Subramanyan Chandrasekhar

scienzapertutti_subramanyan_chandrasekhar

Biografia estratta  The Nobel Prizes 1983

nobelprize1983 Premio Nobel per la Fisica

I was born in Lahore (then a part of British India) on the 19th of October 1910, as the first son and the third child of a family of four sons and six daughters. My father, Chandrasekhara Subrahmanya Ayyar, an officer in Government Service in the Indian Audits and Accounts Department, was then in Lahore as the Deputy Auditor General of the Northwestern Railways. My mother, Sita (neé Balakrishnan) was a woman of high intellectual attainments (she translated into Tamil, for example, Henrik Ibsen's A Doll House), was passionately devoted to her children, and was intensely ambitious for them. My early education, till I was twelve, was at home by my parents and by private tuition. In 1918, my father was transferred to Madras where the family was permanently established at that time. In Madras, I attended the Hindu High School, Triplicane, during the years 1922-25. My university education (1925-30) was at the Presidency College. I took my bachelor's degree, B.Sc. (Hon.), in physics in June 1930. In July of that year, I was awarded a Government of India scholarship for graduate studies in Cambridge, England. In Cambridge, I became a research student under the supervision of Professor R.H. Fowler (who was also responsible for my admission to Trinity College). On the advice of Professor P.A.M. Dirac, I spent the third of my three undergraduate years at the Institut för Teoretisk Fysik in Copenhagen. I took my Ph.D. degree at Cambridge in the summer of 1933. In the following October, I was elected to a Prize Fellowship at Trinity College for the period 1933-37. During my Fellowship years at Trinity, I formed lasting friendships with several, including Sir Arthur Eddington and Professor E.A. Milne.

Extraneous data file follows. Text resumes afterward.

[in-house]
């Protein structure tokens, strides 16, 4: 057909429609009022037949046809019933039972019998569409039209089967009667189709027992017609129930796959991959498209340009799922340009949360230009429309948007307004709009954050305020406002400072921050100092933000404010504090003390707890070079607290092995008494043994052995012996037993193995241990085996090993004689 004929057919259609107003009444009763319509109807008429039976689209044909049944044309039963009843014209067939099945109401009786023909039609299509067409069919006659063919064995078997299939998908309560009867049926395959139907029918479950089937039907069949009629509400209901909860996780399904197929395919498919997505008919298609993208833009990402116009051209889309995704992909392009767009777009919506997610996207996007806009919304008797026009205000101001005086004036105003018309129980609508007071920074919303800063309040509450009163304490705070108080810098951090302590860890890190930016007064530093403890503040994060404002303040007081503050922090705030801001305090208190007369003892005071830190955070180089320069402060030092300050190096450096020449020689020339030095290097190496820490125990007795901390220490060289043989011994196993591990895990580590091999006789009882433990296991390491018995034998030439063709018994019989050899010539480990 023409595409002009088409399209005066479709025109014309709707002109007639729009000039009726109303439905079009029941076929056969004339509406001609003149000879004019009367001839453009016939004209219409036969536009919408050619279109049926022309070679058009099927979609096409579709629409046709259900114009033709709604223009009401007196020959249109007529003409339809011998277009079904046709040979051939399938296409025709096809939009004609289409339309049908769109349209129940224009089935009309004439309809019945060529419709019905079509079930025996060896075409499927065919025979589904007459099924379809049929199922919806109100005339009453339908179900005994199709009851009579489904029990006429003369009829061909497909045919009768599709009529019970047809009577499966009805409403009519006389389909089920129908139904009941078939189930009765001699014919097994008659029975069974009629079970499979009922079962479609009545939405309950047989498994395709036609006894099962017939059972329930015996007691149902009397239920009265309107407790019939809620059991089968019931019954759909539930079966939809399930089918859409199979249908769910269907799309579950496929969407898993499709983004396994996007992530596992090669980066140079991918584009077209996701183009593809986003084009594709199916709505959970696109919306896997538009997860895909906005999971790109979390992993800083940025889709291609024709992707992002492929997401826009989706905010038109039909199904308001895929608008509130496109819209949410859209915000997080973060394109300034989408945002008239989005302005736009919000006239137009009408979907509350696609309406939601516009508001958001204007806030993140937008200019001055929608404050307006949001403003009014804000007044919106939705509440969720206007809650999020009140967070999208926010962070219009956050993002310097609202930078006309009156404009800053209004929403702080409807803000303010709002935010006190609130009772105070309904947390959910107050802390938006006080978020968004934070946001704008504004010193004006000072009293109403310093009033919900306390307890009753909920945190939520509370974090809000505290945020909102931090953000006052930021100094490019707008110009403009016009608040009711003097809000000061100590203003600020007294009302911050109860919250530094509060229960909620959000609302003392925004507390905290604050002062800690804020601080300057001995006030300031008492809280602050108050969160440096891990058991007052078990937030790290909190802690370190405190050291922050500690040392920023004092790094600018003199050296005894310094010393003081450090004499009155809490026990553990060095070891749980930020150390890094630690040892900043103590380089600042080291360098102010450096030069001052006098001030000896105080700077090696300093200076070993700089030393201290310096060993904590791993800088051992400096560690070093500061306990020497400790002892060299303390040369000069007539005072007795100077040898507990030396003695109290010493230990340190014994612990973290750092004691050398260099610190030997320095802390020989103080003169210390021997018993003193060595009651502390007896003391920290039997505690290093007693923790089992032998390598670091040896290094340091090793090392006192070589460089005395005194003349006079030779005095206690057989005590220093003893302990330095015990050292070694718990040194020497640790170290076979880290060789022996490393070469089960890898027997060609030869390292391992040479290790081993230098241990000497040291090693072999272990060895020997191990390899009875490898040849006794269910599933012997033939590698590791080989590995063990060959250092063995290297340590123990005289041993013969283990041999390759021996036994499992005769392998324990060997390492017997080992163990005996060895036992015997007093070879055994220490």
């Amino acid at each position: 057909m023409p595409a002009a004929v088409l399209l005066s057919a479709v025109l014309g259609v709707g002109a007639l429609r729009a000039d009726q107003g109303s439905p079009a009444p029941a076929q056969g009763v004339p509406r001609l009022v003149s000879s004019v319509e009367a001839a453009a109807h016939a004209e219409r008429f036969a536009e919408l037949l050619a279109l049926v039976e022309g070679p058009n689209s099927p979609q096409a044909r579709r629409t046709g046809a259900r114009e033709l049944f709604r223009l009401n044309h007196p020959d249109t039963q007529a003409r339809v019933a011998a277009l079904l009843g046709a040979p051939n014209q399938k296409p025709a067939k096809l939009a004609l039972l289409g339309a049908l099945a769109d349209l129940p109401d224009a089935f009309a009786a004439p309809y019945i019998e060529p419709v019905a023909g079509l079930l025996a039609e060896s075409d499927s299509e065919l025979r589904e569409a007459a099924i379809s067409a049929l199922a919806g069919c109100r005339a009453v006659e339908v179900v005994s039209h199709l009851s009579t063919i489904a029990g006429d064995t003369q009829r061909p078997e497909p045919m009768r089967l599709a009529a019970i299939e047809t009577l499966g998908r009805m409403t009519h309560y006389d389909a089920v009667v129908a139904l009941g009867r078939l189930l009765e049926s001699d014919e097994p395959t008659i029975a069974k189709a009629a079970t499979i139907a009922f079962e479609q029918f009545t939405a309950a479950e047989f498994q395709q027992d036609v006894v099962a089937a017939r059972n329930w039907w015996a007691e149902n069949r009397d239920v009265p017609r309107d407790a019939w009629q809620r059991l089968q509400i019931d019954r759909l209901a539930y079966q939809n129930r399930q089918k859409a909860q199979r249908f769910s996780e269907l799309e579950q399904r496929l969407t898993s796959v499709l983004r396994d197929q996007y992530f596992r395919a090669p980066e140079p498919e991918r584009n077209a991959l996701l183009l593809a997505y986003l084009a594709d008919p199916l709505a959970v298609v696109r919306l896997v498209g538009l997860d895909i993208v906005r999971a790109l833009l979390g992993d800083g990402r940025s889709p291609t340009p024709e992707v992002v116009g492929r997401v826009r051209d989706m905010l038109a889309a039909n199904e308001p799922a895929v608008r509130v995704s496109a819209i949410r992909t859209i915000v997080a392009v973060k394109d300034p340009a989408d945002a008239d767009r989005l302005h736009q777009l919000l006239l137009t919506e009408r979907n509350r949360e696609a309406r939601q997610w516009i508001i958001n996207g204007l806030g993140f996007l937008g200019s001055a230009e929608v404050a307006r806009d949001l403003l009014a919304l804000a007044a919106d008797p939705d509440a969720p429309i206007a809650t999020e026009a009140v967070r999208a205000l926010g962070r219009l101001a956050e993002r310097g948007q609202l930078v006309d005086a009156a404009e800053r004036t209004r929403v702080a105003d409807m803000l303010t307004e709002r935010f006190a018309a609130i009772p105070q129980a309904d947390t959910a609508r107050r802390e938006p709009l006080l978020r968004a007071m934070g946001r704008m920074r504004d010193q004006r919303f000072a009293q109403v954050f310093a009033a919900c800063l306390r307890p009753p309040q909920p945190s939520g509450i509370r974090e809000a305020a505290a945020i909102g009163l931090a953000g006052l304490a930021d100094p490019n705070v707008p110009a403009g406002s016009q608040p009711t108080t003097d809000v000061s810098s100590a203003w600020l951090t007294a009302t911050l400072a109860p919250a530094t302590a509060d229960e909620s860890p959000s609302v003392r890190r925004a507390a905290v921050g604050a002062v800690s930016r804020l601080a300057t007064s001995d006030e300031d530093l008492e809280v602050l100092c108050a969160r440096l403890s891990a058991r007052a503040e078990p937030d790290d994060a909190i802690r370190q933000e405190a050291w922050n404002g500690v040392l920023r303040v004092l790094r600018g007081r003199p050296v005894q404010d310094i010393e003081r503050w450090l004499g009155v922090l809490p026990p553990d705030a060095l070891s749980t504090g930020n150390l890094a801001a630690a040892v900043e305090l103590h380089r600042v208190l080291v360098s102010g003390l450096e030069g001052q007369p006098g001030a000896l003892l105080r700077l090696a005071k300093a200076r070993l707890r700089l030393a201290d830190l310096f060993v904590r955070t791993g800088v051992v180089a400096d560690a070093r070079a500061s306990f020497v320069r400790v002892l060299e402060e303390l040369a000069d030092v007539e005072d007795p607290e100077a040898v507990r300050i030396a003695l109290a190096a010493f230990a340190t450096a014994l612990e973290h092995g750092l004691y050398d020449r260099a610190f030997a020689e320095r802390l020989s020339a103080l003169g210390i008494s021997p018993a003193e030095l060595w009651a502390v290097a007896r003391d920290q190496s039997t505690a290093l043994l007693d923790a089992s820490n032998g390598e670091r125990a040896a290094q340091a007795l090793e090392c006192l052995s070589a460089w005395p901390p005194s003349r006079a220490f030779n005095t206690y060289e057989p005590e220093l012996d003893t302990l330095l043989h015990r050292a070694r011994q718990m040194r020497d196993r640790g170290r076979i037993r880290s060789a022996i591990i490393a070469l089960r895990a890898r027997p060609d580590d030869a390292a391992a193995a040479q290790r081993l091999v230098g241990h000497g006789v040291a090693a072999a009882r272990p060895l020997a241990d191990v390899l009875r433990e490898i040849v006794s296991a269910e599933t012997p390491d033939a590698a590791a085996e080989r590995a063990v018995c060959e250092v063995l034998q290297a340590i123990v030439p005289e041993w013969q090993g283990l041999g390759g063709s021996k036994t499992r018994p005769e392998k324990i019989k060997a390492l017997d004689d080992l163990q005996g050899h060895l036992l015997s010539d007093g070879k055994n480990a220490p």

While on a short visit to Harvard University (in Cambridge, Massachusetts), at the invitation of the then Director, Dr. Harlow Shapley, during the winter months (January-March) of 1936, I was offered a position as a Research Associate at the University of Chicago by Dr. Otto Struve and President Robert Maynard Hutchins. I joined the faculty of the University of Chicago in January 1937. And I have remained at this University ever since. During my last two years (1928-30) at the Presidency College in Madras, I formed a friendship with Lalitha Doraiswamy, one year my junior. This friendship matured; and we were married (in India) in September 1936 prior to my joining the University of Chicago. In the sharing of our lives during the past forty-seven years, Lalitha's patient understanding, support, and encouragement have been the central facts of my life. After the early preparatory years, my scientific work has followed a certain pattern motivated, principally, by a quest after perspectives. In practise, this quest has consisted in my choosing (after some trials and tribulations) a certain area which appears amenable to cultivation and compatible with my taste, abilities, and temperament. And when after some years of study, I feel that I have accumulated a sufficient body of knowledge and achieved a view of my own, I have the urge to present my point of view, ab initio, in a coherent account with order, form, and structure.

There have been seven such periods in my life: stellar structure, including the theory of white dwarfs (1929-1939); stellar dynamics, including the theory of Brownian motion (1938-1943); the theory of radiative transfer, including the theory of stellar atmospheres and the quantum theory of the negative ion of hydrogen and the theory of planetary atmospheres, including the theory of the illumination and the polarization of the sunlit sky (1943-1950); hydrodynamic and hydromagnetic stability, including the theory of the Rayleigh-Bernard convection (1952-1961); the equilibrium and the stability of ellipsoidal figures of equilibrium, partly in collaboration with Norman R. Lebovitz (1961-1968); the general theory of relativity and relativistic astrophysics (1962-1971); and the mathematical theory of black holes (1974- 1983).

Subramanyan Chandrasekhar died in 1995.